So what did you do differently this time?Back in town one day early so I was able to cut today before I leave again tomorrow. Burned through one full tank cutting various limbs and bucking up some 20-24" dead ash - the saw performed great. East to start, idled well, good throttle response and plenty of power. Weather was cool today compared to last time but it made it through the entire tank without any issues with the carb cover in place. I have the H set at 13k max RPM at WOT. I still need to tune in the cut. Also plan to get a carb kit and clean/replace everything just for peace of mind.
Hoping the scored piston holds up . . .
Nothing - ever since I backed the H screw all the way out of the carb the saw has worked fine. Before that the saw appeared to be running fairly lean because no matter how many turns out the H screw was my RPM still maxed out at 13,500 WOT. It was almost by accident that I completely removed the H screw as I was counting how many turns out I was and the screw fell out after about seven turns I put it back in the carb and turned it all the way in, backed it out 1-1/8 turns and started the saw. I could then get the saw to 4-stroke and the RPMs to drop. I could also lean it out as I turned it in and get back to that 13,500 number. I set it at 13,000 at WOT. Went out to cut wood and it did just fine. Initially I cut with the carb cover off because I still had my tach connected to the spark plug wire. Yesterday I took the tach off and put the carb cover back on and was able to cut through a full tank with no issues. I have no idea what happened for sure but my guess is that something was blocking the H circuit in the carb causing the saw to run lean. When I took the screw all the way out the blockage cleared.So what did you do differently this time?
Forget the compression tester and just take a look at the piston through the exhaust port. If t here is any damage you will see it there. I have seen several two strokes with good compression but scored pistons. The compression test is not foolproof.Well either way it sounds like you got it going. Good deal. Id now take this opportunity to check the compression before you consider it to be goog to go.
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Forget the compression tester and just take a look at the piston through the exhaust port. If t here is any damage you will see it there. I have seen several two strokes with good compression but scored pistons. The compression test is not foolproof.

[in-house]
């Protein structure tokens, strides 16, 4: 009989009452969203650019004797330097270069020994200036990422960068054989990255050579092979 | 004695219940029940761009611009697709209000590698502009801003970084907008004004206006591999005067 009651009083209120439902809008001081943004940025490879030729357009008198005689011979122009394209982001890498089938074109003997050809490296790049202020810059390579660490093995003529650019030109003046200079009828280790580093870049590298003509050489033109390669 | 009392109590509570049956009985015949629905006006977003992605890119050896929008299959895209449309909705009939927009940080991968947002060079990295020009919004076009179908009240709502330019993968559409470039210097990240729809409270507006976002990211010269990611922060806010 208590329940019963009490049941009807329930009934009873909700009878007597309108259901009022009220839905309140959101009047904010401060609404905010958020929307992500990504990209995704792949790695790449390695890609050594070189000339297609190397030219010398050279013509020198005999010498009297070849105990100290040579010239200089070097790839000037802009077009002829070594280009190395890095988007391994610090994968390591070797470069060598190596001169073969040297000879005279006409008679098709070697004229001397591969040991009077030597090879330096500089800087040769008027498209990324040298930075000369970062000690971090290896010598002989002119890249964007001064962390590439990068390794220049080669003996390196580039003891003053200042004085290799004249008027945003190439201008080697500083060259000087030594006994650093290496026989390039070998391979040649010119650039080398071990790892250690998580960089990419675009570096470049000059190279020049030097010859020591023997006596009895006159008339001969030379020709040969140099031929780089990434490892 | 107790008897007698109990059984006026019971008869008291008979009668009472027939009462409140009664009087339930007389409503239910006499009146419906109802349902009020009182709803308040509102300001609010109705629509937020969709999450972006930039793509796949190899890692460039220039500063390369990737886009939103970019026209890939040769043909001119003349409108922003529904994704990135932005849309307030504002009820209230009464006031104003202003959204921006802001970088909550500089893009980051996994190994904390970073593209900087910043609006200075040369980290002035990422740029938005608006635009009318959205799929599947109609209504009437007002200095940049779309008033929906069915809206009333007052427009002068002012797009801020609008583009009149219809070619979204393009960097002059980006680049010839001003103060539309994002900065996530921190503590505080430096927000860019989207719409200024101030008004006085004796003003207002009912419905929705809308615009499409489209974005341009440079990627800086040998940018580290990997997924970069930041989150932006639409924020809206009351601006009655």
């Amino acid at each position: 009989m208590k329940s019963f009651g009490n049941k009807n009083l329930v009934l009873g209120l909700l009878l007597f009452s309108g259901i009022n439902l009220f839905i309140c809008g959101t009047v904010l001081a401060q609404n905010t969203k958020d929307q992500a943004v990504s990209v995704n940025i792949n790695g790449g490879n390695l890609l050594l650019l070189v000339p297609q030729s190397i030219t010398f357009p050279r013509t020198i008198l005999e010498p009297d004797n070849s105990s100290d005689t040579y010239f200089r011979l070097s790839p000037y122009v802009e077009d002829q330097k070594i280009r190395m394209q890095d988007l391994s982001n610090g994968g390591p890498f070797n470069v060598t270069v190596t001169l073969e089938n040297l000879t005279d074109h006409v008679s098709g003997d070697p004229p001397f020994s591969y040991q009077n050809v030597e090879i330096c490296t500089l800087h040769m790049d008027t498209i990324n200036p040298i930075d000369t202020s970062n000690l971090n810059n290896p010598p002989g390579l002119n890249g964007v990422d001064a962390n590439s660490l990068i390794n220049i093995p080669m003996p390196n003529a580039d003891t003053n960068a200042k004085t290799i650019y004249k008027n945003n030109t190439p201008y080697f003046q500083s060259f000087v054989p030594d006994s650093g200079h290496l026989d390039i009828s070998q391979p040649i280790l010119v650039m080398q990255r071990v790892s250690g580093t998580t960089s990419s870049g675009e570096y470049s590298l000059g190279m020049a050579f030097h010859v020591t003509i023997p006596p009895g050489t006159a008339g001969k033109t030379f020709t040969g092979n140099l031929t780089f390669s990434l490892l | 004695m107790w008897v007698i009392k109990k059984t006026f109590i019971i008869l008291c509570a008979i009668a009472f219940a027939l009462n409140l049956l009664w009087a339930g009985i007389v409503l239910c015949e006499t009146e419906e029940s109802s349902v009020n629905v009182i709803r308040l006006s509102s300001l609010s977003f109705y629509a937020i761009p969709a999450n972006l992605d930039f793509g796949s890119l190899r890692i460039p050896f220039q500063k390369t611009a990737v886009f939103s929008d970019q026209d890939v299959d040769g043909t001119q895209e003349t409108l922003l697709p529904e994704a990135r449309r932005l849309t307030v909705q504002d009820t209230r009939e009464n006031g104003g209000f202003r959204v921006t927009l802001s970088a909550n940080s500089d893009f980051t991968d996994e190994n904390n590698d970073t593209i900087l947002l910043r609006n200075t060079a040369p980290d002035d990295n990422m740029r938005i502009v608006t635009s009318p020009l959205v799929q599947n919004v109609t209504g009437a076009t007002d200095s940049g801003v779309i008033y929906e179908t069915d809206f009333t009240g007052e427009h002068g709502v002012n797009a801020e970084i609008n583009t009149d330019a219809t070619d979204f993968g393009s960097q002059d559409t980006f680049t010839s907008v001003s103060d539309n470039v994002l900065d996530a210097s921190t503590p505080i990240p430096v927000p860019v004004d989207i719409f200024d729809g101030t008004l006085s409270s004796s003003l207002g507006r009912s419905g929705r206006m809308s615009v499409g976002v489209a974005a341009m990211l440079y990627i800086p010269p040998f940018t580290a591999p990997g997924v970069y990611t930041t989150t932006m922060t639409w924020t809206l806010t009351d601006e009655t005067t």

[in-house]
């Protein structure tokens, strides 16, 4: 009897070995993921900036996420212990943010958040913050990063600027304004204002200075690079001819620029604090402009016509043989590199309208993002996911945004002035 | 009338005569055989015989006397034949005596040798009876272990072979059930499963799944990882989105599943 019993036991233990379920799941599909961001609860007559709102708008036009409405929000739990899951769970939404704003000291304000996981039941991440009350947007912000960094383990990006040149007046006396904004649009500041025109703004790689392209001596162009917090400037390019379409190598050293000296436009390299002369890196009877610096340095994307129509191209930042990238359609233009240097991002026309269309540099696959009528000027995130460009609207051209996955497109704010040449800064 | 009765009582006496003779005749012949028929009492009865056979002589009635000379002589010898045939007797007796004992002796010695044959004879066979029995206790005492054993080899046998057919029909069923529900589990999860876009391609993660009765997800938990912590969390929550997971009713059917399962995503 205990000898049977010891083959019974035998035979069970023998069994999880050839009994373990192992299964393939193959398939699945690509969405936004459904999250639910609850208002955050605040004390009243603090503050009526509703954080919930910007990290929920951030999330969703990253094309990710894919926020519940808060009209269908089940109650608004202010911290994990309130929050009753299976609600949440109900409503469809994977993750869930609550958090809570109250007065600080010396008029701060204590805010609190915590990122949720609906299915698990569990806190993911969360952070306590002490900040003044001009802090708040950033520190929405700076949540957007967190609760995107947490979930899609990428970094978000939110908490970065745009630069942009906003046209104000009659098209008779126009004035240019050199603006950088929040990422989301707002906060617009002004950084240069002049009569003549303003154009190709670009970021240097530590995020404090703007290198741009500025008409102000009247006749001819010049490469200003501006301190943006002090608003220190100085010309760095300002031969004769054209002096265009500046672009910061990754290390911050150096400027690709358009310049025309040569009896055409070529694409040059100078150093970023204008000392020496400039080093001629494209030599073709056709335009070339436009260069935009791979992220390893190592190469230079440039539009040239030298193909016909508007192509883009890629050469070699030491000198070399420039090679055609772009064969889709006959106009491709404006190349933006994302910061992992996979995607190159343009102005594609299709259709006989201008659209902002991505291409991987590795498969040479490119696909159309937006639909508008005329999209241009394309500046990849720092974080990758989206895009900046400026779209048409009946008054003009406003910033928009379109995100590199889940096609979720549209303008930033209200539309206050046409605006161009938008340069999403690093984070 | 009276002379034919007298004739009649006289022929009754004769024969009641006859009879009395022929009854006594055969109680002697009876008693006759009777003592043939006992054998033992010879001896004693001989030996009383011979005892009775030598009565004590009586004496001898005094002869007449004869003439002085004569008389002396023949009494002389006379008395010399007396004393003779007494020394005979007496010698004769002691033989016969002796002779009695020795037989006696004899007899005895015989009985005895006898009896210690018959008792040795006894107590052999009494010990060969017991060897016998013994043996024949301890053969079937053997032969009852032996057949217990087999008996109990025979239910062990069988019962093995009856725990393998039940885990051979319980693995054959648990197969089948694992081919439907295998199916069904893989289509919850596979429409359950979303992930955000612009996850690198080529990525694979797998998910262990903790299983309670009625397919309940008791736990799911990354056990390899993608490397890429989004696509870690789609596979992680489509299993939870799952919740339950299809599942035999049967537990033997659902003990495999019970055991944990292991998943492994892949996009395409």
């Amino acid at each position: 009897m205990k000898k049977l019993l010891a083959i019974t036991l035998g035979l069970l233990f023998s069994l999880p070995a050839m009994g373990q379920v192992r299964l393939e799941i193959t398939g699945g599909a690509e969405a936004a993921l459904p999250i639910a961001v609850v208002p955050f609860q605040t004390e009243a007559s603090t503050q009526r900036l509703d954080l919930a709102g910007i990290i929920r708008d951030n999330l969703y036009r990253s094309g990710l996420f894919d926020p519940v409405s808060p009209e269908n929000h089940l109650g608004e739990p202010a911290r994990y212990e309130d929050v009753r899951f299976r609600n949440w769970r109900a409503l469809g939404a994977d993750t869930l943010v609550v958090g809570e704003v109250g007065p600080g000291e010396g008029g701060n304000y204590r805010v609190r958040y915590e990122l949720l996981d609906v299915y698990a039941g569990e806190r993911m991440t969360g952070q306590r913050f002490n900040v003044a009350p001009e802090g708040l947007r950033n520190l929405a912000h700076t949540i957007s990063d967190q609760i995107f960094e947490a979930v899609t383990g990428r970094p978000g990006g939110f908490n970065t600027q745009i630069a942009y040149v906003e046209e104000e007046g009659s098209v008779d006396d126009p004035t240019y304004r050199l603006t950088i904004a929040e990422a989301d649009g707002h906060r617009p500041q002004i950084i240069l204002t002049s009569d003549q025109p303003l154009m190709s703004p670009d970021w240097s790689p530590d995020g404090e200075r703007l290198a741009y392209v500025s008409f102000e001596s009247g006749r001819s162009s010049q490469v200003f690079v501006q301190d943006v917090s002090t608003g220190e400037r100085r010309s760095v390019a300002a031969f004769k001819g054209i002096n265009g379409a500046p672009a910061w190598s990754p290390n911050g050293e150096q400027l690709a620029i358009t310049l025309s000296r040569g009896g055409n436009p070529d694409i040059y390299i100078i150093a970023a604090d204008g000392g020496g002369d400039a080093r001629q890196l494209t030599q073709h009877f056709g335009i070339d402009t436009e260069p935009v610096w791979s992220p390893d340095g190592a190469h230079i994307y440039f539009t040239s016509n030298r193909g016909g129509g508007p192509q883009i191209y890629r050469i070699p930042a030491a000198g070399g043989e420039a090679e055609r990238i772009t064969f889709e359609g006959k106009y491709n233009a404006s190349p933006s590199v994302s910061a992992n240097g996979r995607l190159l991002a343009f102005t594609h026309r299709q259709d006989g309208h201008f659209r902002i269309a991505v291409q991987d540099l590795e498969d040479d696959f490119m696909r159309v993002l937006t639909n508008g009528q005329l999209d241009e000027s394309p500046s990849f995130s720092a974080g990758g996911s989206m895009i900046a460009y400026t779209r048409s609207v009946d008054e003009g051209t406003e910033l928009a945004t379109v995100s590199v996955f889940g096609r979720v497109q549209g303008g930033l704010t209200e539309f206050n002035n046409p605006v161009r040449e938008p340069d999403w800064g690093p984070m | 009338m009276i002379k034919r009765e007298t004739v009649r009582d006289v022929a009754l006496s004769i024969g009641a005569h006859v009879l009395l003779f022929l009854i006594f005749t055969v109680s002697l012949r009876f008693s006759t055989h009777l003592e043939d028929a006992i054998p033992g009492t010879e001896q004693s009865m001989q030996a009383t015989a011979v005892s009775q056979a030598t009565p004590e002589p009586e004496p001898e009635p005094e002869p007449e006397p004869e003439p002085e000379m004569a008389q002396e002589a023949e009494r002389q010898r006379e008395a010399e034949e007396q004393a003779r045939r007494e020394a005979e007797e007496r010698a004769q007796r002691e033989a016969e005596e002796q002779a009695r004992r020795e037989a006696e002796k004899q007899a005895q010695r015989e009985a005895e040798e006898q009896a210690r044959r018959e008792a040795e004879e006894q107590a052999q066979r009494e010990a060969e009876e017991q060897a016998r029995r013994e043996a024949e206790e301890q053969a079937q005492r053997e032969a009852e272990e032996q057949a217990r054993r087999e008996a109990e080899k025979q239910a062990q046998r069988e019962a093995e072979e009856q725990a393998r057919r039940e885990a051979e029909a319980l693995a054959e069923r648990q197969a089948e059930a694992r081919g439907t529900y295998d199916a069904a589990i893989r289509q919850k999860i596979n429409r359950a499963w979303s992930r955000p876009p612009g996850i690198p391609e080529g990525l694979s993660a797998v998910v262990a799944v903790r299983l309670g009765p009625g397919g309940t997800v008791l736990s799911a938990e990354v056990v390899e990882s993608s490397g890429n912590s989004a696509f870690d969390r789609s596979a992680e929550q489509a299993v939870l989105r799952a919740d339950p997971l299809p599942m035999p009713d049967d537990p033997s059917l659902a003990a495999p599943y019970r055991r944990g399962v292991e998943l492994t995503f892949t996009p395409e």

This is normal. Normally they are somehow "different" so that they can't be mixed up.When I came back I pulled the carb. Took everything apart and sprayed it down with carb cleaner. The L screw is nearly twice as long as the H screw and the end has a sharper point (see pics).
Wet plug says that you likely have a leak through the needle and seat. This can be confirmed with a pressure test on the fuel inlet which should hold 7-10 PSI indefinitely. Sounds like you may have more crud floating around inside the carb. Is the sealant around the welch plug(s) flaking off and getting into trouble?Put it all back together. Started with L screw out 1.5 turns. Set idle at 2700 RPMs and WOT RPMs at 12,900. Filled the tank and made 15ish cuts in 16" cherry and ash logs. Saw began to bog again. Hard to keep it idling. Certainly acted like a fuel issue. Checked the tank and was at least 1/2 full (interestingly, no pressure when I removed the cap). Checked the plug and it was wet! Let it dry and and turned the cylinder over a few times with plug out. Put plug back and it fired up immediately but bogged quickly while idling. Repeated this process 3 times with same result - plug was wet every time. Removed the fuel line at the carb and there was no pressure?
But don't they use the same carb on the 7900s? At least that's what my findings were... I could be wrong.I had a 6401 that I put an 84cc big bore kit on. I could not get it to run right. It was always too lean even with the H needle backed nearly out. I got my wire drills (I forget which size now, maybe it was 0.8mm or something like that) but I made the opening in the main jet a few tenths of a millimeter larger. That fixed the problem. H needle adjustability was restored and the saw runs fine. I'm not saying this would solve the problem with your saw since it seems like you have some response when adjusting the H needle. With my saw, it just seemed like the 84cc big bore was demanding too much fuel from the carb that was originally designed for a 64cc saw.